And, then there is answer E: All of the Above.

The stress is manifesting itself in waking up with a worried mind, and heartburn. I’ve been combating the first by writing down lists of things I need to do. The last one is a new development for me, and I had to pick up some OTC meds at the pharmacy to keep on hand.

I’ve been experimenting with different Bay Area airports over the past year, and this will be my first time flying in/out of Oakland International Airport. It’s both good and bad that the flight leaves Oakland at 6 AM: good because there should be little traffic on the expressway at that time of day, so my drive from Napa should take just over an hour; bad, because it means I need to get up at 4 AM. *gulp*

Part of my time this past weekend was spent online researching how much time to allow for the drive to the airport, what amenities are at the airport, and what amenities are on the flight. I’m a pretty good flyer, but that’s because I prepare for my personal comfort in advance. (Maybe that should be a separate blog post some day.)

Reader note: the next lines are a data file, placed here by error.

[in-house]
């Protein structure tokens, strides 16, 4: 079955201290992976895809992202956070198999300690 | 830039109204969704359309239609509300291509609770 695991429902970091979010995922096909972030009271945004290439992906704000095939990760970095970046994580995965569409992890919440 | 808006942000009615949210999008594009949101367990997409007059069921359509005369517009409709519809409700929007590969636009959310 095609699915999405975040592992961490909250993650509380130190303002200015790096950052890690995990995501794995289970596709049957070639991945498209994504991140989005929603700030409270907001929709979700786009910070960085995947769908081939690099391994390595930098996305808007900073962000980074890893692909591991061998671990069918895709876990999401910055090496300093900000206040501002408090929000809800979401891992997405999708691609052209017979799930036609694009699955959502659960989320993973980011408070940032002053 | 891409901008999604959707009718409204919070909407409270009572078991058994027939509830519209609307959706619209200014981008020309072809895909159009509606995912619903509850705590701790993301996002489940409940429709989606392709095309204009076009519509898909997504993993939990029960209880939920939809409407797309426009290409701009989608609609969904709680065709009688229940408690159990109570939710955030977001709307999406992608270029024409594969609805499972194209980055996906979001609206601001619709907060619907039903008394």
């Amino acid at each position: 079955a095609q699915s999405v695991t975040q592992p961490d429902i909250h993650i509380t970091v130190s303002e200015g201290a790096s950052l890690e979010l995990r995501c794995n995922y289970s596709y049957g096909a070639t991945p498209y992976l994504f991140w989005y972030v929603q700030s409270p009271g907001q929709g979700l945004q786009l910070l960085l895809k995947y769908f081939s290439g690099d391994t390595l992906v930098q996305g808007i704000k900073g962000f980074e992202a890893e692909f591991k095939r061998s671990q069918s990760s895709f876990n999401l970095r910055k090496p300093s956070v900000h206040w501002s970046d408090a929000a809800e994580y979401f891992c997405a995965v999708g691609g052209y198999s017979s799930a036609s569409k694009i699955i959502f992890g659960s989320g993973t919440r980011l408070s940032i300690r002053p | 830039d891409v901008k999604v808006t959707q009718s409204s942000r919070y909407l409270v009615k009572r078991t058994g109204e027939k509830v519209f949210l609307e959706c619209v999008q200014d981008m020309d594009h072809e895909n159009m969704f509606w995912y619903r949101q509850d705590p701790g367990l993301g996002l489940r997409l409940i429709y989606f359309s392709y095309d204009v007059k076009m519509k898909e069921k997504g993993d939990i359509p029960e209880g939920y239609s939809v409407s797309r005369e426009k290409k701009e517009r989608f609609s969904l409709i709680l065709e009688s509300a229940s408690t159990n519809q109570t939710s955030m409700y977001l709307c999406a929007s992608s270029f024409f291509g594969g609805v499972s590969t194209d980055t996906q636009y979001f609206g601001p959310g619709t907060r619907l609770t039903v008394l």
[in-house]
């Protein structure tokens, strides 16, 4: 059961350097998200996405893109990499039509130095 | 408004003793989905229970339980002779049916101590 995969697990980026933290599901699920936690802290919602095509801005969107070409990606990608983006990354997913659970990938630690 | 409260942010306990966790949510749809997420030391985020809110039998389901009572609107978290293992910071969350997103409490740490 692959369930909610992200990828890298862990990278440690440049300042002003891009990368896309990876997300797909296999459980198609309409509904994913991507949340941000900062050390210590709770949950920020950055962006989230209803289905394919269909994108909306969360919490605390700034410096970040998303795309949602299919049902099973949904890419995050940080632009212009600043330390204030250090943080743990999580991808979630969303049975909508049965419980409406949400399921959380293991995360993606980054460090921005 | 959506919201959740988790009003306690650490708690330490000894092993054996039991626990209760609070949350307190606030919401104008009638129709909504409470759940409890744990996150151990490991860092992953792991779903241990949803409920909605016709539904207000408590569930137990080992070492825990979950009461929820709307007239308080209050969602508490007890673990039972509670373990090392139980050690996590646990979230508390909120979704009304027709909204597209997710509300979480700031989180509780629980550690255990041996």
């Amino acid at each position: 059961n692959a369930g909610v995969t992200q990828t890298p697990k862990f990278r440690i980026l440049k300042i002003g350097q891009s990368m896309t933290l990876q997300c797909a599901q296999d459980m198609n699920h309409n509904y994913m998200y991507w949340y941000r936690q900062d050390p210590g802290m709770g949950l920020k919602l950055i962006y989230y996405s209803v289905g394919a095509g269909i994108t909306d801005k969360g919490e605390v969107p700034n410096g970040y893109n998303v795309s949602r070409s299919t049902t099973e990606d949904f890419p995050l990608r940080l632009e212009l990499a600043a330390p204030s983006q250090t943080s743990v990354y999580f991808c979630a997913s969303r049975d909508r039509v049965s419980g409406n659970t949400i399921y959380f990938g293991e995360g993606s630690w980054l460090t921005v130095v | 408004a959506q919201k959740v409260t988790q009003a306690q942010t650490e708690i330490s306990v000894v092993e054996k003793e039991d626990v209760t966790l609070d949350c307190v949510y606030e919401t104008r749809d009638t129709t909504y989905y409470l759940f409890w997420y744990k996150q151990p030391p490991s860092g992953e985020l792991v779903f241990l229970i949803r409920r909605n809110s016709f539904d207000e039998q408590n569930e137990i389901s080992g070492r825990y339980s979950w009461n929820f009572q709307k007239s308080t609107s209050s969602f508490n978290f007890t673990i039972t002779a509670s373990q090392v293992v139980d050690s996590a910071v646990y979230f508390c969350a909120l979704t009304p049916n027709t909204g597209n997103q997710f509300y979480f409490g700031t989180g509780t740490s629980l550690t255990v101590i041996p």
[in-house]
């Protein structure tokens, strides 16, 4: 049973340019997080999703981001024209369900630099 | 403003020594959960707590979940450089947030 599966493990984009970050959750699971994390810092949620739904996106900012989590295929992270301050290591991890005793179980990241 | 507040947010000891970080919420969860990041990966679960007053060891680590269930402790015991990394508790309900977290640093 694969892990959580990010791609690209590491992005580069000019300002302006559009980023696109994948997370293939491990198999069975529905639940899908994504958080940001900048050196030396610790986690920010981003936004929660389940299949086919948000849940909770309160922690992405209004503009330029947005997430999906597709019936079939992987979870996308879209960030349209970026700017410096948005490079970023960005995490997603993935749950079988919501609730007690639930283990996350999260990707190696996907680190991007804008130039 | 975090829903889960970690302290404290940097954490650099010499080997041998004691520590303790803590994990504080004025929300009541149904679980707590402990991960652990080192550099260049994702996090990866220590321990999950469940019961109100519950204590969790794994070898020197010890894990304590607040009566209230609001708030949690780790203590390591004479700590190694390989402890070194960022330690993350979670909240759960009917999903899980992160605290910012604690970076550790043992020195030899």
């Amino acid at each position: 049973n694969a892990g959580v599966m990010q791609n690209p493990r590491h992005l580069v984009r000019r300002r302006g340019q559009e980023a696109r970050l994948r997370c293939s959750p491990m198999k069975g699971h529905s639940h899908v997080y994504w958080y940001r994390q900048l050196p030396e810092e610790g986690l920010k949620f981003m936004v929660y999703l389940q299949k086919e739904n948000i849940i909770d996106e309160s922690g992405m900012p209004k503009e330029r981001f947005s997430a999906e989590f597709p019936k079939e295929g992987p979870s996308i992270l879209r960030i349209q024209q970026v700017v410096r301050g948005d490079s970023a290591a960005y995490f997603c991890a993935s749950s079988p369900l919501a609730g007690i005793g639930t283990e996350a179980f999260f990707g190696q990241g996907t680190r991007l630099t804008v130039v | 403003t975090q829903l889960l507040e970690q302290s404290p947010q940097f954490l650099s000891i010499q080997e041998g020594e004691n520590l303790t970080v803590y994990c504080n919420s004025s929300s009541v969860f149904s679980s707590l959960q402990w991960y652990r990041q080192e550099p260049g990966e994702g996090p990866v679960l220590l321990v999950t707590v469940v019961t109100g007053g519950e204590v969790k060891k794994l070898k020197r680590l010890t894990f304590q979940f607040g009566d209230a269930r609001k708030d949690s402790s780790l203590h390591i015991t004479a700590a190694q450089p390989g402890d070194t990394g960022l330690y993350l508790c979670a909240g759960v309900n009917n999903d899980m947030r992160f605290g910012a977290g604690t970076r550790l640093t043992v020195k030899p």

M will drive me to the airport and take over house-sitting duties (mainly Hannah care) while I’m gone. On the Chicago end, sister will pick me up at Midway Airport and I’ll stay with her and her guy for a few nights. Come the weekend, I’ll pick up a rental car near their house and drive down to the south suburbs to stay with my friend A for the rest of the visit.

*Fingers crossed* all my prep goes as planned, and that I get a comfy seat on my early morning flight so I can sleep.

Mom update